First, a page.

President Obama's Inaugural speech included a clutch of promises and observations that will have scientists, medical researchers and environmentalists in the US and around the world breathing a sigh of relief.
"We will restore science to its rightful place, and wield technology's wonders to raise health care's quality and lower its cost," is Obama's key phrase, and it contains a multitude of subtle points.
"Rightful place" is at first a dig at George W. Bush's sidelining of scientific thinking during his two presidential terms. It's no secret that Bush's personal beliefs pushed many science issues into the background, and Obama's words suggest he holds science in higher regard for its role in our modern world. Wielding "technology's wonders" is immediately a powerful phrase underlining the benefits that science and technology can bring, and it is specifically referenced in terms of improving health care, rather than bringing economic success or just "new gadgets."
While Bush spoke of health care in both his inauguration addresses, it was in broad, political and economic terms: "We will widen the ownership of homes and businesses, retirement savings and health insurance" came in the second, while "Government has great responsibilities for public safety and public health," in the first. Throughout his presidency "tricky" health care issues like high teenage pregnancy rates and stem cell research were dealt with from a decidedly moral, as opposed to scientific viewpoint. "From the day of our Founding, we have proclaimed that every man and woman on this earth has rights, and dignity, and matchless value, because they bear the image of the Maker of Heaven and earth," is a line from Bush's second speech that underlines this—and explains why in 2006 he used the presidential veto to stop a bill that would've freed up more federal money for stem cell research.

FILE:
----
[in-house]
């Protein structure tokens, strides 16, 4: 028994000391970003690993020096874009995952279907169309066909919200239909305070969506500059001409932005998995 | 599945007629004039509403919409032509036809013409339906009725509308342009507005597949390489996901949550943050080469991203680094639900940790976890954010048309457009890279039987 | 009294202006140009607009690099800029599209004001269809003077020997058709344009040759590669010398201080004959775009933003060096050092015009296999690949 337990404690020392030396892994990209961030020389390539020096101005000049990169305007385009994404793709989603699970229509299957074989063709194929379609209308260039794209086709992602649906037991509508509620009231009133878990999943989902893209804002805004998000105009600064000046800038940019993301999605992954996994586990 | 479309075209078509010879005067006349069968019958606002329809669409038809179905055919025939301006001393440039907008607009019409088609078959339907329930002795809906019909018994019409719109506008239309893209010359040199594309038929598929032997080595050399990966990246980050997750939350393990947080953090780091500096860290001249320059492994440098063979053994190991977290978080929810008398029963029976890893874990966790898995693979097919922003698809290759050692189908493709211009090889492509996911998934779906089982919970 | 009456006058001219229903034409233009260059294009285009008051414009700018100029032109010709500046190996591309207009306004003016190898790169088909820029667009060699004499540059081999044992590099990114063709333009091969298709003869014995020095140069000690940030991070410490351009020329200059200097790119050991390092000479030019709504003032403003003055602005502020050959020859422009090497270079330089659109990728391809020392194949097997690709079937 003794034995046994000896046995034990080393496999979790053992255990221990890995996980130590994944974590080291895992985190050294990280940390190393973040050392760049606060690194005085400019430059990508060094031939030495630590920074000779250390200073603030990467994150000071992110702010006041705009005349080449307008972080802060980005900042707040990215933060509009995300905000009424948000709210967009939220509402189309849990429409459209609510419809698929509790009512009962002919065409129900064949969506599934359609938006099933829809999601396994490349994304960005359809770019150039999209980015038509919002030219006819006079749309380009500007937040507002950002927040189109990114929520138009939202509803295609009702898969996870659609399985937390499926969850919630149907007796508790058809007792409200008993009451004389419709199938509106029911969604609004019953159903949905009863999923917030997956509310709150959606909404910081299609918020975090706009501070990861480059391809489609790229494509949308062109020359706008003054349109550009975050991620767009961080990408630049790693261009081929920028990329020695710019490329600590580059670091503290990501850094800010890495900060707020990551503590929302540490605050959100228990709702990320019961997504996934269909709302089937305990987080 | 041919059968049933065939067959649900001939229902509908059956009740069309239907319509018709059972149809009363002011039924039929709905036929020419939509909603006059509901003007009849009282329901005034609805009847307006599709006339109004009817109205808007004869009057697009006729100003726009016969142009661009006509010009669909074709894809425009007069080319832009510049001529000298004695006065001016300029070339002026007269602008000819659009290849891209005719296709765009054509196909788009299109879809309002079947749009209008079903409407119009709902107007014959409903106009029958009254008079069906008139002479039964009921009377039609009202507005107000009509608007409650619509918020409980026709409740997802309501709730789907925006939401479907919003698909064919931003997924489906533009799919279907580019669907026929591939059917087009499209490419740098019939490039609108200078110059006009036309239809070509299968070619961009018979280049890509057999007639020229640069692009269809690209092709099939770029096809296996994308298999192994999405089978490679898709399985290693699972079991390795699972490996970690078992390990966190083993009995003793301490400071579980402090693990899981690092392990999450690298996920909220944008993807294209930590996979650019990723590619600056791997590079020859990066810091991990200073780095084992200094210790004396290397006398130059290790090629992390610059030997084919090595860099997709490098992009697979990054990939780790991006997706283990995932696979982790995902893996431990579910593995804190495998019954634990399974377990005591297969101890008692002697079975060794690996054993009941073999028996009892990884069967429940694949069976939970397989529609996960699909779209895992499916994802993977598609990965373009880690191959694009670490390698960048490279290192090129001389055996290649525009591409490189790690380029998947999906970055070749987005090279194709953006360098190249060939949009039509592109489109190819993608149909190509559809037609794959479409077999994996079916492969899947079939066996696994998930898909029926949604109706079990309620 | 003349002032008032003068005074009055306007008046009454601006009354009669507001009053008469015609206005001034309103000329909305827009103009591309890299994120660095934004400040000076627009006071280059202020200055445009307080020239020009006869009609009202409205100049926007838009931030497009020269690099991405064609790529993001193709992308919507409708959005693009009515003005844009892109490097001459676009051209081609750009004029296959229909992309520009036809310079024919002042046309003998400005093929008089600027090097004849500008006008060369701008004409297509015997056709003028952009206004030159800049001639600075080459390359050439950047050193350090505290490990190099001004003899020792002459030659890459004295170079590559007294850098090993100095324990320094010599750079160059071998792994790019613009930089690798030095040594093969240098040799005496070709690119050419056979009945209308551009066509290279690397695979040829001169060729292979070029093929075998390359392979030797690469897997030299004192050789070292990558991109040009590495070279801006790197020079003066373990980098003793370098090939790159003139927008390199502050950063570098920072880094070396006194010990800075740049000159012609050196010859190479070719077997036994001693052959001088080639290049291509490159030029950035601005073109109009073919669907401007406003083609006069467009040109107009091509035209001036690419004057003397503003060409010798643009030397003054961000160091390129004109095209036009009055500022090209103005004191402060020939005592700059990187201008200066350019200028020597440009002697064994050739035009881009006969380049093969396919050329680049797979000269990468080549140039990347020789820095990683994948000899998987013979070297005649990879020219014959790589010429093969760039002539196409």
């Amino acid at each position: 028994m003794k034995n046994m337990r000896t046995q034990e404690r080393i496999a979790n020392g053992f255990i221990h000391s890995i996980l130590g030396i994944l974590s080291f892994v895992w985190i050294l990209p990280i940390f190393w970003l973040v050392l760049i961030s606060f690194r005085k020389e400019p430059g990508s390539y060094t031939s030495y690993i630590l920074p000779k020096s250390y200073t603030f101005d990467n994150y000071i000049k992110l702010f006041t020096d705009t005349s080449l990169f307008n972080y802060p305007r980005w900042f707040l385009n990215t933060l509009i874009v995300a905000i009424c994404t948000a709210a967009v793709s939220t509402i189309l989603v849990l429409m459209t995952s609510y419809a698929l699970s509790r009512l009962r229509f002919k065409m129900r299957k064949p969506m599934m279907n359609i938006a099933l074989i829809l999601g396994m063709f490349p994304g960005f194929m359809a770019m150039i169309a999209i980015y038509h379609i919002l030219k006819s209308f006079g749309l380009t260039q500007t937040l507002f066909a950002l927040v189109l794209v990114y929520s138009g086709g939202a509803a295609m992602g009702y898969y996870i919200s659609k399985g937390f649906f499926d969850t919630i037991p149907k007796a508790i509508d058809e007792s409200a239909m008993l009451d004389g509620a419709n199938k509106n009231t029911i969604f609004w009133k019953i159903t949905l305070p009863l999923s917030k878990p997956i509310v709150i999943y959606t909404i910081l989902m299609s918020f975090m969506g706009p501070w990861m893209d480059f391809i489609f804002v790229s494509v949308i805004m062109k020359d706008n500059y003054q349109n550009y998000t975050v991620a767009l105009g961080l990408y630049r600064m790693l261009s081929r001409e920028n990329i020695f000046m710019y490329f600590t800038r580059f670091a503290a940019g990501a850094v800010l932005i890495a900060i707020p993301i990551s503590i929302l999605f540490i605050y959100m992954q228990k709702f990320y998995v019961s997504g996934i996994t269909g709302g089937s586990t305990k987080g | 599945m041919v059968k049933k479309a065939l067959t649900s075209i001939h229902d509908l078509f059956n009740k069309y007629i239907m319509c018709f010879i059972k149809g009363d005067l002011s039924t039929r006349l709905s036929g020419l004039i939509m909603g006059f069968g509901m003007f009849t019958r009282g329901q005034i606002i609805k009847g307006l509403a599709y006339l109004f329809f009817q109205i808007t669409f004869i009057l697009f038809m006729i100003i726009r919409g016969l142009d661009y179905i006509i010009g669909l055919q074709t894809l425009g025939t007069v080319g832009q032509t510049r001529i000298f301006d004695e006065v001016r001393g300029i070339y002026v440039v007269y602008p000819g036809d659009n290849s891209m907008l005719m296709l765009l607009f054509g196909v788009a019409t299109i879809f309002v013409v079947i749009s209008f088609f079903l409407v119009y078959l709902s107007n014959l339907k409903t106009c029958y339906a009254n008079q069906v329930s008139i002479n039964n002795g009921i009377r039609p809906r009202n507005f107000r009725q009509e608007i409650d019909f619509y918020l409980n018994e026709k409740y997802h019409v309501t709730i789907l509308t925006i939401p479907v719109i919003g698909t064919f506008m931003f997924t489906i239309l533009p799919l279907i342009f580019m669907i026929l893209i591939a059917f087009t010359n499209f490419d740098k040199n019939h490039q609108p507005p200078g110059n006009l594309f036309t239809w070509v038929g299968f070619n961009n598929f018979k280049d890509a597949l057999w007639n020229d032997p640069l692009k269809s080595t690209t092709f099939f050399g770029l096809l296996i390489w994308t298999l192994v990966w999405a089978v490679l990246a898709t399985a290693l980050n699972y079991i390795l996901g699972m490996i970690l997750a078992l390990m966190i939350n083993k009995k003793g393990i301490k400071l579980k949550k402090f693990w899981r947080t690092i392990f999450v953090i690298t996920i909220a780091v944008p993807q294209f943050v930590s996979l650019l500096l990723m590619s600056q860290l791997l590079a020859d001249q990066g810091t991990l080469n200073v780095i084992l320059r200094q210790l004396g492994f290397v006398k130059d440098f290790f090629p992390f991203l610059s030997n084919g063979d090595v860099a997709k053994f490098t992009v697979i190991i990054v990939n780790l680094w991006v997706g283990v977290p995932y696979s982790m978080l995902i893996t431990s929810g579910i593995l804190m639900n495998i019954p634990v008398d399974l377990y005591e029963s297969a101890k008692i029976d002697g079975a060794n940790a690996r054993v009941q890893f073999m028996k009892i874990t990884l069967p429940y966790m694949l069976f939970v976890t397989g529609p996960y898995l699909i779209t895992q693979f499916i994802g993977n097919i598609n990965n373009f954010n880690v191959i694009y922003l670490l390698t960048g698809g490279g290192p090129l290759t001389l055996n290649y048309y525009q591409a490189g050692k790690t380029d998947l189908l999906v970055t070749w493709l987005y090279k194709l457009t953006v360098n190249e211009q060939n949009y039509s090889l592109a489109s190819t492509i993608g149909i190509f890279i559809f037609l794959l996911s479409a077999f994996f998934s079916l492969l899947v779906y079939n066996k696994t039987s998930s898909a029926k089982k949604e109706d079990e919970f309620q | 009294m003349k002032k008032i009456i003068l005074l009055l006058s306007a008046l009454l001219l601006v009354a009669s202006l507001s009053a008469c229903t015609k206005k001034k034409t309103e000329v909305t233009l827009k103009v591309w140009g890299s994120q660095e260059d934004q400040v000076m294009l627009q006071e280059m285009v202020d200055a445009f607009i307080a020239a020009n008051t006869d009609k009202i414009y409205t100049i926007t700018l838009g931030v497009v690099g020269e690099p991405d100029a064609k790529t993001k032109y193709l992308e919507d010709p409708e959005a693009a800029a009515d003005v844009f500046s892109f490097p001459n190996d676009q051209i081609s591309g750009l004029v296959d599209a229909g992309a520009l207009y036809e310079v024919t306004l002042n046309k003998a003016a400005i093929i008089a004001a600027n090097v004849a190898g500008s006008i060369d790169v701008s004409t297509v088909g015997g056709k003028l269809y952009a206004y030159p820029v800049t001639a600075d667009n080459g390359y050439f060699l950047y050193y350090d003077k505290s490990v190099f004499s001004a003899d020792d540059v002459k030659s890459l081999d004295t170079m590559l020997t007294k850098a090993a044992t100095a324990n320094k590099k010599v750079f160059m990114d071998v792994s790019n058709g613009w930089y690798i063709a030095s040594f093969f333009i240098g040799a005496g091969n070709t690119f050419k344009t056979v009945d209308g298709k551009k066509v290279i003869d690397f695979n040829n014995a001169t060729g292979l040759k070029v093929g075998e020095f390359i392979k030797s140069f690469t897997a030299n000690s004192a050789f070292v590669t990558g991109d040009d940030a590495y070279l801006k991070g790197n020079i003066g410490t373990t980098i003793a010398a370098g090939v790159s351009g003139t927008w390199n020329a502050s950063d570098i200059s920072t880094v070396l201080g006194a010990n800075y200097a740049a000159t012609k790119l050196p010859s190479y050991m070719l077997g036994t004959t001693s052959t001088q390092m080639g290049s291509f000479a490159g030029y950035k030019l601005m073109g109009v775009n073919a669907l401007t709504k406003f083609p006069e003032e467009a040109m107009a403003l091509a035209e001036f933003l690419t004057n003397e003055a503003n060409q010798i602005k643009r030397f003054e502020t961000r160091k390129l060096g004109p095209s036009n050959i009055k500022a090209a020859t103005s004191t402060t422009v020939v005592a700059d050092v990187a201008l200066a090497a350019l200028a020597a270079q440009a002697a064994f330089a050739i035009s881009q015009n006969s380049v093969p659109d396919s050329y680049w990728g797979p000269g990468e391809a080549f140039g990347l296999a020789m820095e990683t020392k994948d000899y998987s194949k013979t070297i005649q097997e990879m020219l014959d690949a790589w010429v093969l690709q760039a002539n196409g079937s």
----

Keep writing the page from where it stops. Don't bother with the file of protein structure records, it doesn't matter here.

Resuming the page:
In an interesting moment in 2005 Rep. Henry Waxman clashed very publicly with Bush's science adviser, accusing the administration of actually fudging its scientific models on climate and health care—and of underlining scientific "uncertainty" to quash research and laws with results or intents counter to Bush policies.
Climate issues were downplayed often during Bush's early years in power, and in 2002 when the EPA surprised the administration by issuing a report that supported theories that global warming had a significant human component, Bush dismissed it thus:
"I read the report put out by the bureaucracy."
President Obama, on the other hand, made a direct reference to climate issues in his speech, and gave tacit support to the theory global warming is man made: "we will work tirelessly to lessen the nuclear threat, and roll back the spectre of a warming planet." That neatly tied global war catastrophes to the environment too.
Obama also promised to actually respond to the issue of climate change: "We will harness the Sun and the winds and soil to fuel our cars and run our factories," is a guarantee that more environmentally-friendly policies will be coming out of the White House, particularly in terms of alternative energy sources. It's impossible to "consume the world's resources without regard to effect," he noted, going on to suggest that "the world has changed, and we must change with it."
It sounds very much like the winds of change are blowing through the corridors of power in Washington, and bringing new regard for science, medicine, and the environment along with them.
[via New Scientist, image: Getty]